My usual criticism of any form of entertainment about the subject of child abuse often complains that the subject was so dark that one felt depressed rather than enlightened or inspired. This criticism cannot be levelled at “Spotlight” which was more optimistic than pessimistic. My wife, whom I saw the film with, was not looking forward to it for the same reason. She had the same reaction to it as me.
The Google summary which one can read online says:- “In 2001, editor Marty Baron of The Boston Globe assigns a team of journalists to investigate allegations against John Geoghan, an unfrocked priest accused of molesting more than 80 boys. Led by Editor Walter “Robby” Robinson (Michael Keaton), reporters Michael Rezendes (Mark Ruffalo), Matt Carroll and Sacha Pfeiffer interview victims and try to unseal sensitive documents. The reporters make it their mission to provide proof of a cover-up of sexual abuse within the Roman Catholic Church.”
I remember the story coming out because I was, at the time, and still am, a campaigning child abuse lawyer. I could very much identify with the Mitchell Garabedian character, overworked, too busy to speak to anyone, all consumed by the new and developing subject of child abuse, to which there is no satisfactory legal answer. He plays the lawyer whom the Catholic Church tried to get disbarred, presumably for challenging them in cases of Child Abuse.
There is mention of the 3 year time limit in cases of abuse, and a cap on damages of £20,000. Whilst we have the same problem in this country, we are not limited by the Damages cap on claims against a Charity, most of whom, in any event, are insured.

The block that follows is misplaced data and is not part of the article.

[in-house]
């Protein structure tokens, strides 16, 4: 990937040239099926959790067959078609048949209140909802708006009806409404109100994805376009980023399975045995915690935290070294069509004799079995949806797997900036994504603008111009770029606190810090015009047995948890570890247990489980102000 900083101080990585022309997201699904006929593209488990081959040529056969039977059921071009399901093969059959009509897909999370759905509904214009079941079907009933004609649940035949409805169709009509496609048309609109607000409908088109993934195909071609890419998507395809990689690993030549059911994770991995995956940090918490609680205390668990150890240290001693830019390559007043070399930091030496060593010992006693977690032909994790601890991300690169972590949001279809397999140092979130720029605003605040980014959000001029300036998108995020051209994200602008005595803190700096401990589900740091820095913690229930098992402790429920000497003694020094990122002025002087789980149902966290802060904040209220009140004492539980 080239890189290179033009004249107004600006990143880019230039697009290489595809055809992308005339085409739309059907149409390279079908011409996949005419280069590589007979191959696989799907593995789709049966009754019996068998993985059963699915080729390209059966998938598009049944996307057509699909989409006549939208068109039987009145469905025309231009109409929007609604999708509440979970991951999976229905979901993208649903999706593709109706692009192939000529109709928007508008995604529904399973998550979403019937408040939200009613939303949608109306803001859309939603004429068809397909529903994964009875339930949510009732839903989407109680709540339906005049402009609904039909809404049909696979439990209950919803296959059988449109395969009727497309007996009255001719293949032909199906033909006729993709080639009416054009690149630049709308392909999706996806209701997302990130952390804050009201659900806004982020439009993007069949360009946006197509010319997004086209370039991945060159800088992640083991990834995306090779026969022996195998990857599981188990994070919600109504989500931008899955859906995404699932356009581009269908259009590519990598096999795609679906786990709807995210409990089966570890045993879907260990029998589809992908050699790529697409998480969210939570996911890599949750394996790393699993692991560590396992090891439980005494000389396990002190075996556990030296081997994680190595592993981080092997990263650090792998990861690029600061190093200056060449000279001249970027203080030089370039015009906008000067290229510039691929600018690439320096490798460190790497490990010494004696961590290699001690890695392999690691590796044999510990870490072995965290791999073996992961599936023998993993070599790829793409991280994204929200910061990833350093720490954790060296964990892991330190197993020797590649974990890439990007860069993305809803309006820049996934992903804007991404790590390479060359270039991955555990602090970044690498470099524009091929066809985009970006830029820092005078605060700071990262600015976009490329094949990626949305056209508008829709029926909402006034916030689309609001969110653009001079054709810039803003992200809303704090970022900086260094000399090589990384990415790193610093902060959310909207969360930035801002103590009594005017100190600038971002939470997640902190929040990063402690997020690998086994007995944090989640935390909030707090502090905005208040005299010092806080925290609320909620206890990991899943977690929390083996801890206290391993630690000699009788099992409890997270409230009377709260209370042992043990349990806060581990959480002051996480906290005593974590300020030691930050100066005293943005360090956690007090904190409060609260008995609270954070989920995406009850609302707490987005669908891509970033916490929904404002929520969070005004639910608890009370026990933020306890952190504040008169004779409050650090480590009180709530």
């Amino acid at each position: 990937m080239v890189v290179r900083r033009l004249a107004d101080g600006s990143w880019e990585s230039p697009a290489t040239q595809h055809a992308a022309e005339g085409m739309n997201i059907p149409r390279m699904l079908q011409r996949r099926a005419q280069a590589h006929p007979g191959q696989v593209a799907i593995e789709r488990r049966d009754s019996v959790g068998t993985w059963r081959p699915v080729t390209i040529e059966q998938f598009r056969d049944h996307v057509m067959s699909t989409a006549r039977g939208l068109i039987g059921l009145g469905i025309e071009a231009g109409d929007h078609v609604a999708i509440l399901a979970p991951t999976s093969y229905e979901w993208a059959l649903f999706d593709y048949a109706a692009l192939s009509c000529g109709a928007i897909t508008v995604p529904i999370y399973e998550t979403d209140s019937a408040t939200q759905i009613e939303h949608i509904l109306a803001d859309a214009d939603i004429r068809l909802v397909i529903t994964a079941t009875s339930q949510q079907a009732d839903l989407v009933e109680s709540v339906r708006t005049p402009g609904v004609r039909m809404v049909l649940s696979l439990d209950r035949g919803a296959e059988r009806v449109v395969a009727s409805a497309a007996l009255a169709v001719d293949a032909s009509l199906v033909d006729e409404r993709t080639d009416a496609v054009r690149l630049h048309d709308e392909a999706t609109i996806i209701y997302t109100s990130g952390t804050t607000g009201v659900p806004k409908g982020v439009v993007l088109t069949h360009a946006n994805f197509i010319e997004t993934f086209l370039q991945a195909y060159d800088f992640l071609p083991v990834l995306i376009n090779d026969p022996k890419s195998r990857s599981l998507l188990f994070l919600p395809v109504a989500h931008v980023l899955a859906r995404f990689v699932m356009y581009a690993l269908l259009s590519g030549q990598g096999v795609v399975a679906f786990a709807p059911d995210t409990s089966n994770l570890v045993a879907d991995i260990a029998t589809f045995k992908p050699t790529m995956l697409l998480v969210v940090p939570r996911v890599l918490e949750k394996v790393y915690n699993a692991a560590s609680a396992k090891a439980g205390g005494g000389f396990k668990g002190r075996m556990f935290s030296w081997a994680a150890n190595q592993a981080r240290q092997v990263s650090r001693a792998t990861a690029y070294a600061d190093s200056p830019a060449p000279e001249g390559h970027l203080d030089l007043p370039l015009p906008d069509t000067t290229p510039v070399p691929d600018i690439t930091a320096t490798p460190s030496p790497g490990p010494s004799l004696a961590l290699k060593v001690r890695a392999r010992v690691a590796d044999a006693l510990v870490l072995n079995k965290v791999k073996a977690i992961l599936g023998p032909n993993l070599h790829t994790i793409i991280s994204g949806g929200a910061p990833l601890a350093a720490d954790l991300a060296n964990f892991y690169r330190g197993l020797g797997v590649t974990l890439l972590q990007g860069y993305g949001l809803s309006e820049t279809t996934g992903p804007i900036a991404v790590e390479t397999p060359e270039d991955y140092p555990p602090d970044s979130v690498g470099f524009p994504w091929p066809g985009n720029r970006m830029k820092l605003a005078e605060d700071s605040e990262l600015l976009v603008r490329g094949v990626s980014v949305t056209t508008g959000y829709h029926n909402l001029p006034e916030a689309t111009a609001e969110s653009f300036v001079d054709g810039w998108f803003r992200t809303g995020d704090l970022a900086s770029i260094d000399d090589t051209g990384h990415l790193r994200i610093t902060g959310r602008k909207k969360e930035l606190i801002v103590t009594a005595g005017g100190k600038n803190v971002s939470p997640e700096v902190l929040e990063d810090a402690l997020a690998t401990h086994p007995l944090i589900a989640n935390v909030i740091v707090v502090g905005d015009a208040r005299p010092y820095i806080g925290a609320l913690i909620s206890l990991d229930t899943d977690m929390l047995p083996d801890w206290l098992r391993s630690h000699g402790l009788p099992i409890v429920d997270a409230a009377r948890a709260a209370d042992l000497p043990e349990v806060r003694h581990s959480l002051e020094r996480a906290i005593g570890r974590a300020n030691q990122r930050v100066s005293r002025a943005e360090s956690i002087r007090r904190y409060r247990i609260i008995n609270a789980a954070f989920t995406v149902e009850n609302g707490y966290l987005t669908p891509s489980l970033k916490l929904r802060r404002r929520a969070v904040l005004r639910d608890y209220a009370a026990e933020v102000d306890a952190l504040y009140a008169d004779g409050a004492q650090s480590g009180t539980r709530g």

I was interested in the part of the film where there was a battle to get records “unsealed” from the Court. Some devastating letters which showed that the Church knew about abusive priests, yet moved them round the country, were too sensitive to be released to the public. The newspaper got this overturned in Court, yet found it frustrating to obtain copies.
I was similarly involved in disputes over the hiding of the names of witnesses in a Court of Appeal case called Durham County Council, v. Dunne. In this country, however, the documents in a case are not in the public domain, only the details of the parties, and the words spoken in open Court. If a journalist tried to obtain such documentation, it would have to go before the presiding judge of the area for a decision – a comment perhaps on how the law could change in this country.
It was heartening to witness the microscopic detailed research which the Journalists had to undergo. Our cases are exactly the same. We have to look for records which are many years old in areas which are often hidden from public view. That is what makes the campaigning elements of the cases so much fun.
So what did I think of the film? On a personal level, I was relieved that it was not harrowing and dark, because it would have been like a busman’s holiday. I was much inspired by the same campaigning excitement that fires me up on a daily basis. I sympathised with the overworked and cranky lawyer who is under pressure to produce results against an establishment determined to cover up the truth.
From a media perspective, it said a lot for the quality of the acting, and the production of the film, that made the content so gripping when one considers that this film was about a group of journalists in an office looking for a story, particularly where there was no real nuanced climax or twist at the end. I would thoroughly recommend that you go out and watch it, whether or not you are a lawyer.